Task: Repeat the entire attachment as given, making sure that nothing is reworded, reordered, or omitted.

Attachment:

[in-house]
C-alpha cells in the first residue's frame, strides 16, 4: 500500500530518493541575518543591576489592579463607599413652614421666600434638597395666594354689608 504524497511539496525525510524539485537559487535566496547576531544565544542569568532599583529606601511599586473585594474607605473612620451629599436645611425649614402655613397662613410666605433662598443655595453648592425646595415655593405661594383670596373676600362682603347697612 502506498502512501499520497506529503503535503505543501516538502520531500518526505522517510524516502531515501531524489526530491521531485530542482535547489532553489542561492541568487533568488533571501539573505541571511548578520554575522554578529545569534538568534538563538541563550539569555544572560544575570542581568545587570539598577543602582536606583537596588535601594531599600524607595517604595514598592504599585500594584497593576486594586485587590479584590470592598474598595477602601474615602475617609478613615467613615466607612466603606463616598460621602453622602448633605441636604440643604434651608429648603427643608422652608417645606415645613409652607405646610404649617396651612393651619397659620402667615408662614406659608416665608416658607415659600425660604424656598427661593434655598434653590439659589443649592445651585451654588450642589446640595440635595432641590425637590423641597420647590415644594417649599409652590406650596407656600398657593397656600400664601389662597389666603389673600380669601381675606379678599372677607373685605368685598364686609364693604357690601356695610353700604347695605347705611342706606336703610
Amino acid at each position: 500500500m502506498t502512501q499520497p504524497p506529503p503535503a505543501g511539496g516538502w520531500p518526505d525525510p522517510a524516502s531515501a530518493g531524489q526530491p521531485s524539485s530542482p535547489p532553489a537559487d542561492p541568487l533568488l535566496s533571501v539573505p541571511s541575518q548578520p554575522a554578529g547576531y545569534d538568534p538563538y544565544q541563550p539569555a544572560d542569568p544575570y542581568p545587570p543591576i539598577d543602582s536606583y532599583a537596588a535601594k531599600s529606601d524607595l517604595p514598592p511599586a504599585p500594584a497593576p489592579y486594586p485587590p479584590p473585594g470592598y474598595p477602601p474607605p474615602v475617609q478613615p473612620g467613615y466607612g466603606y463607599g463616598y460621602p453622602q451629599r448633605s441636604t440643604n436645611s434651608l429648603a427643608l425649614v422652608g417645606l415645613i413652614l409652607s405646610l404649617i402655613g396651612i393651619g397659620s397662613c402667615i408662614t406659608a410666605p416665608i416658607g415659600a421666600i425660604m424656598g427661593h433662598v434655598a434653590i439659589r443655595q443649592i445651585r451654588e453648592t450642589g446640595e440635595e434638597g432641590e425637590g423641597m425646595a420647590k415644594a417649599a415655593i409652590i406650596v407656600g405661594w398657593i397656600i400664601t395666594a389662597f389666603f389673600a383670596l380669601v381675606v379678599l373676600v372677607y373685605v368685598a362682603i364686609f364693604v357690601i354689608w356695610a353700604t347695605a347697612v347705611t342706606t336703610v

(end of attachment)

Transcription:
[in-house]
C-alpha cells in the first residue's frame, strides 16, 4: 500500500530518493541575518543591576489592579463607599413652614421666600434638597395666594354689608 504524497511539496525525510524539485537559487535566496547576531544565544542569568532599583529606601511599586473585594474607605473612620451629599436645611425649614402655613397662613410666605433662598443655595453648592425646595415655593405661594383670596373676600362682603347697612 502506498502512501499520497506529503503535503505543501516538502520531500518526505522517510524516502531515501531524489526530491521531485530542482535547489532553489542561492541568487533568488533571501539573505541571511548578520554575522554578529545569534538568534538563538541563550539569555544572560544575570542581568545587570539598577543602582536606583537596588535601594531599600524607595517604595514598592504599585500594584497593576486594586485587590479584590470592598474598595477602601474615602475617609478613615467613615466607612466603606463616598460621602453622602448633605441636604440643604434651608429648603427643608422652608417645606415645613409652607405646610404649617396651612393651619397659620402667615408662614406659608416665608416658607415659600425660604424656598427661593434655598434653590439659589443649592445651585451654588450642589446640595440635595432641590425637590423641597420647590415644594417649599409652590406650596407656600398657593397656600400664601389662597389666603389673600380669601381675606379678599372677607373685605368685598364686609364693604357690601356695610353700604347695605347705611342706606336703610
Amino acid at each position: 500500500m502506498t502512501q499520497p504524497p506529503p503535503a505543501g511539496g516538502w520531500p518526505d525525510p522517510a524516502s531515501a530518493g531524489q526530491p521531485s524539485s530542482p535547489p532553489a537559487d542561492p541568487l533568488l535566496s533571501v539573505p541571511s541575518q548578520p554575522a554578529g547576531y545569534d538568534p538563538y544565544q541563550p539569555a544572560d542569568p544575570y542581568p545587570p543591576i539598577d543602582s536606583y532599583a537596588a535601594k531599600s529606601d524607595l517604595p514598592p511599586a504599585p500594584a497593576p489592579y486594586p485587590p479584590p473585594g470592598y474598595p477602601p474607605p474615602v475617609q478613615p473612620g467613615y466607612g466603606y463607599g463616598y460621602p453622602q451629599r448633605s441636604t440643604n436645611s434651608l429648603a427643608l425649614v422652608g417645606l415645613i413652614l409652607s405646610l404649617i402655613g396651612i393651619g397659620s397662613c402667615i408662614t406659608a410666605p416665608i416658607g415659600a421666600i425660604m424656598g427661593h433662598v434655598a434653590i439659589r443655595q443649592i445651585r451654588e453648592t450642589g446640595e440635595e434638597g432641590e425637590g423641597m425646595a420647590k415644594a417649599a415655593i409652590i406650596v407656600g405661594w398657593i397656600i400664601t395666594a389662597f389666603f389673600a383670596l380669601v381675606v379678599l373676600v372677607y373685605v368685598a362682603i364686609f364693604v357690601i354689608w356695610a353700604t347695605a347697612v347705611t342706606t336703610v